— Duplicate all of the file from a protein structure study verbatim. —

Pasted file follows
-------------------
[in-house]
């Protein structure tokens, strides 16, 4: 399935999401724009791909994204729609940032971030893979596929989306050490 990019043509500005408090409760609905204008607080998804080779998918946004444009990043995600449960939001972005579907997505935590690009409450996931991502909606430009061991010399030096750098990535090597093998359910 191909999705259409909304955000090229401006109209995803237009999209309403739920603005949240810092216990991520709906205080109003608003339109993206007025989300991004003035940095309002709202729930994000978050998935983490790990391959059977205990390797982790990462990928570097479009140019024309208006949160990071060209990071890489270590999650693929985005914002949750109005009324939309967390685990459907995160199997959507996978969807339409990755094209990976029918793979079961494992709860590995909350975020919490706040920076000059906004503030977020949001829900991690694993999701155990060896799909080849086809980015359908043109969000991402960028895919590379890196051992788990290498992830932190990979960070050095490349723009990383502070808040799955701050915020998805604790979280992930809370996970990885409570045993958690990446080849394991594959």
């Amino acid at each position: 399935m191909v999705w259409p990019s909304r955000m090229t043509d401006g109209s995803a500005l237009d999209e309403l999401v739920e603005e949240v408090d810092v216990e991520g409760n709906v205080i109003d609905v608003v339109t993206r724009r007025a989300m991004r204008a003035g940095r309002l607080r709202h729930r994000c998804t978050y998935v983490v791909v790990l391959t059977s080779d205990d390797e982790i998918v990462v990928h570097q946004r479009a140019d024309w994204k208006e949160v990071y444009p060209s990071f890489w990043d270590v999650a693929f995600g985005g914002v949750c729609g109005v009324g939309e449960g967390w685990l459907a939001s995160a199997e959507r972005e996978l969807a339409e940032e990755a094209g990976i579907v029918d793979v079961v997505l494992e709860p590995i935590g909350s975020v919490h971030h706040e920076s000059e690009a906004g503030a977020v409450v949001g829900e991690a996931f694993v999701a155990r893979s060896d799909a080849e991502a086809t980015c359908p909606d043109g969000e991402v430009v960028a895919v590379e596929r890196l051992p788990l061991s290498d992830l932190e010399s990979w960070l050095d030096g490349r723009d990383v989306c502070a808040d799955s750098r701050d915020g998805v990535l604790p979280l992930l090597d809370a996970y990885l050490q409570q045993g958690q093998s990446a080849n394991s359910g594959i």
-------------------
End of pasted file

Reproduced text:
[in-house]
């Protein structure tokens, strides 16, 4: 399935999401724009791909994204729609940032971030893979596929989306050490 990019043509500005408090409760609905204008607080998804080779998918946004444009990043995600449960939001972005579907997505935590690009409450996931991502909606430009061991010399030096750098990535090597093998359910 191909999705259409909304955000090229401006109209995803237009999209309403739920603005949240810092216990991520709906205080109003608003339109993206007025989300991004003035940095309002709202729930994000978050998935983490790990391959059977205990390797982790990462990928570097479009140019024309208006949160990071060209990071890489270590999650693929985005914002949750109005009324939309967390685990459907995160199997959507996978969807339409990755094209990976029918793979079961494992709860590995909350975020919490706040920076000059906004503030977020949001829900991690694993999701155990060896799909080849086809980015359908043109969000991402960028895919590379890196051992788990290498992830932190990979960070050095490349723009990383502070808040799955701050915020998805604790979280992930809370996970990885409570045993958690990446080849394991594959």
């Amino acid at each position: 399935m191909v999705w259409p990019s909304r955000m090229t043509d401006g109209s995803a500005l237009d999209e309403l999401v739920e603005e949240v408090d810092v216990e991520g409760n709906v205080i109003d609905v608003v339109t993206r724009r007025a989300m991004r204008a003035g940095r309002l607080r709202h729930r994000c998804t978050y998935v983490v791909v790990l391959t059977s080779d205990d390797e982790i998918v990462v990928h570097q946004r479009a140019d024309w994204k208006e949160v990071y444009p060209s990071f890489w990043d270590v999650a693929f995600g985005g914002v949750c729609g109005v009324g939309e449960g967390w685990l459907a939001s995160a199997e959507r972005e996978l969807a339409e940032e990755a094209g990976i579907v029918d793979v079961v997505l494992e709860p590995i935590g909350s975020v919490h971030h706040e920076s000059e690009a906004g503030a977020v409450v949001g829900e991690a996931f694993v999701a155990r893979s060896d799909a080849e991502a086809t980015c359908p909606d043109g969000e991402v430009v960028a895919v590379e596929r890196l051992p788990l061991s290498d992830l932190e010399s990979w960070l050095d030096g490349r723009d990383v989306c502070a808040d799955s750098r701050d915020g998805v990535l604790p979280l992930l090597d809370a996970y990885l050490q409570q045993g958690q093998s990446a080849n394991s359910g594959i």